Offshore energy businesses could hire and retrain engineers who lost their jobs in recent big tech lay-offs to ease a labour squeeze in their industry.
Specialist consultancy Gavin & Doherty Geosolutions (GDG) plans to create 500 jobs in the Republic to cash in on growing momentum behind renewables development. However, Yvonne Ainsworth, managing director of onshore activities, warned on Wednesday that a scarcity of talent was forcing GDG to consider options including hiring and “upskilling” engineers let go as big tech companies shed hundreds of jobs here.
“While most of them may not possess the exact skill set we require we believe there is a pool of talent among them that may be valuable to our cause,” she said.
Ms Ainsworth pointed out that the housing crisis left companies such as hers with a “daunting task” when engineers they bring in from abroad cannot find affordable accommodation of a decent standard in Dublin.
GDG would prefer to hire domestically, according to Ms Ainsworth, but Irish training programmes, third-level courses and apprenticeships for the offshore industry are not yet developed enough here.
Simon Coveney, Minister for Enterprise, Trade and Employment, said universities and third-level institutions were “more than aware” of the need to produce the skilled workers the offshore energy industry needed. “We will do the same for this industry as we have done for others like pharma, biotech and medtech,” he said.
Mr Coveney attended GDG’s jobs announcement at Engineers Ireland’s offices in Dublin. “We have an extra 100,000 people employed in Ireland over the last 12 months,” he pointed out, adding that unemployment was at an all-time low.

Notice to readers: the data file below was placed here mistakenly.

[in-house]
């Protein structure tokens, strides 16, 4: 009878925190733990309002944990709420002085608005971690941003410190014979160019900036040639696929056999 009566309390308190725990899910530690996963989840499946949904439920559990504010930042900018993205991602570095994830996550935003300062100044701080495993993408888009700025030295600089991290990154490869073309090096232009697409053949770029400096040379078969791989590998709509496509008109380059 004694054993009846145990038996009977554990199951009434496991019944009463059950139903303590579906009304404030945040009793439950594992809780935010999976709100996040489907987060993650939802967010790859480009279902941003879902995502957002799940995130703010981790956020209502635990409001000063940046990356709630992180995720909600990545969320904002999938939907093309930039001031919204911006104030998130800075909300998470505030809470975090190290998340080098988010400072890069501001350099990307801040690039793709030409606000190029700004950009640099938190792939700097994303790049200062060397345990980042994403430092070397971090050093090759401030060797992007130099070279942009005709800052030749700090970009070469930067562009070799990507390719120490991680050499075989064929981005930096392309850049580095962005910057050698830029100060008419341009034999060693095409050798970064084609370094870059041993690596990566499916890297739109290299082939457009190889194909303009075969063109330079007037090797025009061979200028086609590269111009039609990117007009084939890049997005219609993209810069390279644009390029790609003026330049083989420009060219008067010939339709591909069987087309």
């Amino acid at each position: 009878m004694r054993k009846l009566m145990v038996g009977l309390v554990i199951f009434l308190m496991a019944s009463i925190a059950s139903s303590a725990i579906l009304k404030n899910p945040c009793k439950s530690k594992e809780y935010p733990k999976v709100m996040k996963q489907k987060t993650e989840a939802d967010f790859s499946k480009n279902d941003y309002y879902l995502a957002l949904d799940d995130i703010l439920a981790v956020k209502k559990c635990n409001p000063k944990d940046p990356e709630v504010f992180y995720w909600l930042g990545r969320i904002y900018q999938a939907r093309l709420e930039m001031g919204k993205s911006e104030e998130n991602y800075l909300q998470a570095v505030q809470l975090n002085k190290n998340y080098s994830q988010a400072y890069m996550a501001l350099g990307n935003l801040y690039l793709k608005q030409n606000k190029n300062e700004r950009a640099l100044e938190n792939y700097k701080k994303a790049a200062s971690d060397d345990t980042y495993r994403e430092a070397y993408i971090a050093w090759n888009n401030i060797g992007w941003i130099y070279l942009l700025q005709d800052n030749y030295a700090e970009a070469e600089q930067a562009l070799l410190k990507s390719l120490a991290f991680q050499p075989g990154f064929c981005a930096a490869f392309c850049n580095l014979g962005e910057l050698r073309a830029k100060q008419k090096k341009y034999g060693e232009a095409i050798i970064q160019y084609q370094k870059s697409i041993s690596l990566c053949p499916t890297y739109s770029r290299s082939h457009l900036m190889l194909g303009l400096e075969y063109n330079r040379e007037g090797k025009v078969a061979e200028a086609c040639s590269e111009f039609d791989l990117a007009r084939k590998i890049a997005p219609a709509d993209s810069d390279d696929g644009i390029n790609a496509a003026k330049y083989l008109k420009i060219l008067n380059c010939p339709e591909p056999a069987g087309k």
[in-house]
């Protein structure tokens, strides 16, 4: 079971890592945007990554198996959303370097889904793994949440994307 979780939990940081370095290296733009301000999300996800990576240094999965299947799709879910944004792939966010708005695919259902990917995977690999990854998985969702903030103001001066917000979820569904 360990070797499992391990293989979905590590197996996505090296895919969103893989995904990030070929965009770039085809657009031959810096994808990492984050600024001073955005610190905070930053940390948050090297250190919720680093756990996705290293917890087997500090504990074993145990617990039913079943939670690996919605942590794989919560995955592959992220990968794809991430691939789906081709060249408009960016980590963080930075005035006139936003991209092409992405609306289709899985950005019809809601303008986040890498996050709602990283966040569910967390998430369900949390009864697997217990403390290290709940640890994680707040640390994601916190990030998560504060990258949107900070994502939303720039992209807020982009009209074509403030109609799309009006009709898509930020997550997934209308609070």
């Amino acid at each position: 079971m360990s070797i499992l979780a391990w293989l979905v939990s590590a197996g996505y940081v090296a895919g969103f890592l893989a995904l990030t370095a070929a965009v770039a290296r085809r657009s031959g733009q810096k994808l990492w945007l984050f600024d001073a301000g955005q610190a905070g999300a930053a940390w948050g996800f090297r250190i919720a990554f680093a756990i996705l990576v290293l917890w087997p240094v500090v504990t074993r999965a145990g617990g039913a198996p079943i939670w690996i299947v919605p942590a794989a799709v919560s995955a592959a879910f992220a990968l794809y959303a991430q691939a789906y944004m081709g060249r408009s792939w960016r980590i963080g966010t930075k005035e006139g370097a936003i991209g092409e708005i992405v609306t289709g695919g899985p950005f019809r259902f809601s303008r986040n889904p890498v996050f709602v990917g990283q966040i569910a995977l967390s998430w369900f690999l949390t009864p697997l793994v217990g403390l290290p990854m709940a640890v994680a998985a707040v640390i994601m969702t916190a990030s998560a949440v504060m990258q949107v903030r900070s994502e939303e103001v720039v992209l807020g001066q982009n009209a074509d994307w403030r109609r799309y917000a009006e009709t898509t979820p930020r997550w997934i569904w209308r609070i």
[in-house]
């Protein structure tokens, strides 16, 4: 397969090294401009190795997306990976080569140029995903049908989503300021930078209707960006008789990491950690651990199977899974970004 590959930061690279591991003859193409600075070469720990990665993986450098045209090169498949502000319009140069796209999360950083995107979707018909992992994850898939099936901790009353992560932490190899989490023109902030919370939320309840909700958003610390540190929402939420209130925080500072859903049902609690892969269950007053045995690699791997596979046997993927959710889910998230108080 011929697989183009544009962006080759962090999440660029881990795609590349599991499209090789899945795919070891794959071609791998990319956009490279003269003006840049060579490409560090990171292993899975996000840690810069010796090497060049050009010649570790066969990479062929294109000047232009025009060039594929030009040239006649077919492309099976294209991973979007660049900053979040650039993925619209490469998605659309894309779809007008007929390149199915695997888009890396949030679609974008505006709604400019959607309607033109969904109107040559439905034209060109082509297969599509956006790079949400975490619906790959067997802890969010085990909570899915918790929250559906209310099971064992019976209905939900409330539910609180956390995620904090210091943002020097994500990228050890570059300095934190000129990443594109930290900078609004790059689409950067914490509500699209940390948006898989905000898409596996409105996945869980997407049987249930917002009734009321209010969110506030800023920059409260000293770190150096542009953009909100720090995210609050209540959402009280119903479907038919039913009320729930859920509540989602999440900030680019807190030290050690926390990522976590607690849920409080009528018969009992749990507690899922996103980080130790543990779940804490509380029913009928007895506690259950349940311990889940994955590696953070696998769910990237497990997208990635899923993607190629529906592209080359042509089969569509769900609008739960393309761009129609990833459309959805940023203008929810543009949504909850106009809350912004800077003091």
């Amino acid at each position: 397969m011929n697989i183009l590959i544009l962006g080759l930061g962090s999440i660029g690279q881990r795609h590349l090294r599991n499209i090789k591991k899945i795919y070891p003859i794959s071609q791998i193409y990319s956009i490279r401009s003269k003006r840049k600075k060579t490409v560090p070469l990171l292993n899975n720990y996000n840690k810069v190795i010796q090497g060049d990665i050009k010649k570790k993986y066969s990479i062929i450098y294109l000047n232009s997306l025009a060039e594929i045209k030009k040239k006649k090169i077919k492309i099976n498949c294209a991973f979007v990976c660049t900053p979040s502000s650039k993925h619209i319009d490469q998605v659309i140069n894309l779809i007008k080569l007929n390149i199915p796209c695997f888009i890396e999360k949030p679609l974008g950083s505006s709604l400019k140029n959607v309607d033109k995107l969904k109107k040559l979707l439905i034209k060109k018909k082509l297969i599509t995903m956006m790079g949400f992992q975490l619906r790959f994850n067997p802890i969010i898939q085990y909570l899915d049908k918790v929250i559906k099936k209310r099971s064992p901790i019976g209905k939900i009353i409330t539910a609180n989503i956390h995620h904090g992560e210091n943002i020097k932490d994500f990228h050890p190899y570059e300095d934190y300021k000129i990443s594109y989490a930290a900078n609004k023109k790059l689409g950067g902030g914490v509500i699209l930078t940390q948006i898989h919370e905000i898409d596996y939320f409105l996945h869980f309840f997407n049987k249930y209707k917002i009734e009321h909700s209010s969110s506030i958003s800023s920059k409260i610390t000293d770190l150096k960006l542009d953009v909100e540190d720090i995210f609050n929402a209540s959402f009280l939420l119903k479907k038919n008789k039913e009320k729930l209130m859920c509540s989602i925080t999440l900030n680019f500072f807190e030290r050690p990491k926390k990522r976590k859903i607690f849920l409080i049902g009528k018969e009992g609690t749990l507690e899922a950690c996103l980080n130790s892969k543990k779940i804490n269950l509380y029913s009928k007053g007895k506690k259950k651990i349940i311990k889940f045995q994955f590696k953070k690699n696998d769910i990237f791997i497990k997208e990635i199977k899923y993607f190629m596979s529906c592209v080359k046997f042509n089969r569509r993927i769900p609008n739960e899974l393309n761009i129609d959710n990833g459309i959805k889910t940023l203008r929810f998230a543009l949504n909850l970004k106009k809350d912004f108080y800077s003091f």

GDG will hire 500 professionals across all grades over the next five years for an Irish engineering hub to serve demand for its services from offshore developers here and abroad.
Founded by industry veteran Paul Doherty in 2011, GDG is based in Dublin with offices in Cork and Belfast from where it services offshore projects around the world. UK-based Venterra Group bought the business two years ago.
Venterra’s revenues are £100 million (€116m) and it employs more than 600 people. According to Mr Doherty, the group has several divisions, including engineering, consultancy and construction, dedicated to offshore energy development.
GDG now employs 200 people. Mr Doherty explained that it expansion would match worldwide growth in offshore wind development. He pointed out that developers had built 30 gigawatts of offshore wind power, enough to supply 30 million homes, around the world over the last decade.
Mr Doherty predicted that the industry would add 300GW more over the next seven to eight years, creating huge demand for services offered by companies like GDG. “Our ambitions extend beyond Europe to the US and Asian markets as we strive to become the global leader in the offshore industry.”
Mr Coveney, said that the recruitment drive “supports the Government’s plans in aiming to have Ireland carbon neutral by 2050″.
State agency IDA Ireland is backing GDG’s plans. Michael Lohan, its chief executive, predicted that the expansion would “add important capability to Ireland’s offshore wind supply chain”.